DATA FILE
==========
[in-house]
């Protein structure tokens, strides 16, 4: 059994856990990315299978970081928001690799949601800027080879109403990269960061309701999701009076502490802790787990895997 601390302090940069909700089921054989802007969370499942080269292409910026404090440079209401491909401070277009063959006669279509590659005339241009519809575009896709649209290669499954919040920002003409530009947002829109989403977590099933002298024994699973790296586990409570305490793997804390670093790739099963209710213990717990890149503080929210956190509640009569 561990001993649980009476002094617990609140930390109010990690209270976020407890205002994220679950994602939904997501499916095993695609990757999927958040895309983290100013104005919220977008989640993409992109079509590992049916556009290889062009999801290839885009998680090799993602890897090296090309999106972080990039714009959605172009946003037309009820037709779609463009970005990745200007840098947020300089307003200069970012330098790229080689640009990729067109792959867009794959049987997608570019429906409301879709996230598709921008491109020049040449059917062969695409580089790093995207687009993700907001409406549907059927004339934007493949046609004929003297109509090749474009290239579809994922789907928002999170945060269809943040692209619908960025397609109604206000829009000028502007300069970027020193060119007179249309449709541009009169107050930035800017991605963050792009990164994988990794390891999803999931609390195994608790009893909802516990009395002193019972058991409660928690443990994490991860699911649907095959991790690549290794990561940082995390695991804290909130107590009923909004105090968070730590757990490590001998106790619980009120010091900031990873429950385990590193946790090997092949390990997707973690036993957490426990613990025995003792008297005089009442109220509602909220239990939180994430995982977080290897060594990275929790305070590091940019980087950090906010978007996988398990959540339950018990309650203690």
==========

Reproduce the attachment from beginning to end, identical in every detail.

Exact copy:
[in-house]
């Protein structure tokens, strides 16, 4: 059994856990990315299978970081928001690799949601800027080879109403990269960061309701999701009076502490802790787990895997 601390302090940069909700089921054989802007969370499942080269292409910026404090440079209401491909401070277009063959006669279509590659005339241009519809575009896709649209290669499954919040920002003409530009947002829109989403977590099933002298024994699973790296586990409570305490793997804390670093790739099963209710213990717990890149503080929210956190509640009569 561990001993649980009476002094617990609140930390109010990690209270976020407890205002994220679950994602939904997501499916095993695609990757999927958040895309983290100013104005919220977008989640993409992109079509590992049916556009290889062009999801290839885009998680090799993602890897090296090309999106972080990039714009959605172009946003037309009820037709779609463009970005990745200007840098947020300089307003200069970012330098790229080689640009990729067109792959867009794959049987997608570019429906409301879709996230598709921008491109020049040449059917062969695409580089790093995207687009993700907001409406549907059927004339934007493949046609004929003297109509090749474009290239579809994922789907928002999170945060269809943040692209619908960025397609109604206000829009000028502007300069970027020193060119007179249309449709541009009169107050930035800017991605963050792009990164994988990794390891999803999931609390195994608790009893909802516990009395002193019972058991409660928690443990994490991860699911649907095959991790690549290794990561940082995390695991804290909130107590009923909004105090968070730590757990490590001998106790619980009120010091900031990873429950385990590193946790090997092949390990997707973690036993957490426990613990025995003792008297005089009442109220509602909220239990939180994430995982977080290897060594990275929790305070590091940019980087950090906010978007996988398990959540339950018990309650203690």